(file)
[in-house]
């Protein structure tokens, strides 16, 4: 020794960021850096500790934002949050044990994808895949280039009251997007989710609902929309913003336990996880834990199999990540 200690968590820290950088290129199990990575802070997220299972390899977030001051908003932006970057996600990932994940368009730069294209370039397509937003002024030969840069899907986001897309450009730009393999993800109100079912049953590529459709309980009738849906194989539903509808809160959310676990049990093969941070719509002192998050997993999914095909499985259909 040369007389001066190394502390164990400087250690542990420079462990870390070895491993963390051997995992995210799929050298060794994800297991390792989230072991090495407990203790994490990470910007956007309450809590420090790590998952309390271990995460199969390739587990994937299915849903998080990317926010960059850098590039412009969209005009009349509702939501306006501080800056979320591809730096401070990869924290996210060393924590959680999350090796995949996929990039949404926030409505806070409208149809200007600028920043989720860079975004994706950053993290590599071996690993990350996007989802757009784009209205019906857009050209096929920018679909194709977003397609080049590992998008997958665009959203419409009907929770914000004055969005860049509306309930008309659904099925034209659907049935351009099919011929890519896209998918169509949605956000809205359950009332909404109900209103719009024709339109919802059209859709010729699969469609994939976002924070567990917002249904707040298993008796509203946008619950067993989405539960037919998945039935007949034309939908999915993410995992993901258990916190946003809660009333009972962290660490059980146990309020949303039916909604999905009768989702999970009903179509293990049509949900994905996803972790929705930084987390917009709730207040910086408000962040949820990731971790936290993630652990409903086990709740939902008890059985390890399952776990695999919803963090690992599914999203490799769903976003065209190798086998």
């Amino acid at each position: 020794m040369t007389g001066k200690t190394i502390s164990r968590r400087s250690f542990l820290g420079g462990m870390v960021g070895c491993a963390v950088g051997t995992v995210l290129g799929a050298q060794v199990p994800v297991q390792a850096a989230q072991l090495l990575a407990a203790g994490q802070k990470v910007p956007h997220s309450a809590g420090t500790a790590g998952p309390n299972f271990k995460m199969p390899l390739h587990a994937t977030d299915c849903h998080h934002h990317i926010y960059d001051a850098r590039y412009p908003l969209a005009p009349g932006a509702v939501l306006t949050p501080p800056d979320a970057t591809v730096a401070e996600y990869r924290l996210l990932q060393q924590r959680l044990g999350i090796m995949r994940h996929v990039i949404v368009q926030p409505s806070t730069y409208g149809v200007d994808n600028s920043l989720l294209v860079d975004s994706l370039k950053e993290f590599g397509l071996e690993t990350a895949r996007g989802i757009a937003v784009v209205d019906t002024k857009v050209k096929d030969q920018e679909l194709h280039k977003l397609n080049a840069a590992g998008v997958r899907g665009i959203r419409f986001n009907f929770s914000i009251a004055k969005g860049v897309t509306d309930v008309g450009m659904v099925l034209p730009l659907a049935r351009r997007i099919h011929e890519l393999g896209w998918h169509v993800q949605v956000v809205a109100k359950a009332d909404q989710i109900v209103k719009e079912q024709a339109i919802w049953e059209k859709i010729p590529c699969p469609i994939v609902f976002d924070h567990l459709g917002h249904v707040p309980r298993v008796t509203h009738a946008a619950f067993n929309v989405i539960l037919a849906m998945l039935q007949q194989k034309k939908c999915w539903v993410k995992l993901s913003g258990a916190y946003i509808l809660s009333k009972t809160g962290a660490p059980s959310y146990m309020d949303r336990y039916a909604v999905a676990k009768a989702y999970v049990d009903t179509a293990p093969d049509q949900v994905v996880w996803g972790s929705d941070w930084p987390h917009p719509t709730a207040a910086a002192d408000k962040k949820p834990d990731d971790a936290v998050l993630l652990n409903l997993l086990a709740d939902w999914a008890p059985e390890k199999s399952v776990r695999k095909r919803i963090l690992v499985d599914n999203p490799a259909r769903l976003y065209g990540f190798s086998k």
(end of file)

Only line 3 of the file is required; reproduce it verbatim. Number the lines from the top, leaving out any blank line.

């Amino acid at each position: 020794m040369t007389g001066k200690t190394i502390s164990r968590r400087s250690f542990l820290g420079g462990m870390v960021g070895c491993a963390v950088g051997t995992v995210l290129g799929a050298q060794v199990p994800v297991q390792a850096a989230q072991l090495l990575a407990a203790g994490q802070k990470v910007p956007h997220s309450a809590g420090t500790a790590g998952p309390n299972f271990k995460m199969p390899l390739h587990a994937t977030d299915c849903h998080h934002h990317i926010y960059d001051a850098r590039y412009p908003l969209a005009p009349g932006a509702v939501l306006t949050p501080p800056d979320a970057t591809v730096a401070e996600y990869r924290l996210l990932q060393q924590r959680l044990g999350i090796m995949r994940h996929v990039i949404v368009q926030p409505s806070t730069y409208g149809v200007d994808n600028s920043l989720l294209v860079d975004s994706l370039k950053e993290f590599g397509l071996e690993t990350a895949r996007g989802i757009a937003v784009v209205d019906t002024k857009v050209k096929d030969q920018e679909l194709h280039k977003l397609n080049a840069a590992g998008v997958r899907g665009i959203r419409f986001n009907f929770s914000i009251a004055k969005g860049v897309t509306d309930v008309g450009m659904v099925l034209p730009l659907a049935r351009r997007i099919h011929e890519l393999g896209w998918h169509v993800q949605v956000v809205a109100k359950a009332d909404q989710i109900v209103k719009e079912q024709a339109i919802w049953e059209k859709i010729p590529c699969p469609i994939v609902f976002d924070h567990l459709g917002h249904v707040p309980r298993v008796t509203h009738a946008a619950f067993n929309v989405i539960l037919a849906m998945l039935q007949q194989k034309k939908c999915w539903v993410k995992l993901s913003g258990a916190y946003i509808l809660s009333k009972t809160g962290a660490p059980s959310y146990m309020d949303r336990y039916a909604v999905a676990k009768a989702y999970v049990d009903t179509a293990p093969d049509q949900v994905v996880w996803g972790s929705d941070w930084p987390h917009p719509t709730a207040a910086a002192d408000k962040k949820p834990d990731d971790a936290v998050l993630l652990n409903l997993l086990a709740d939902w999914a008890p059985e390890k199999s399952v776990r695999k095909r919803i963090l690992v499985d599914n999203p490799a259909r769903l976003y065209g990540f190798s086998k």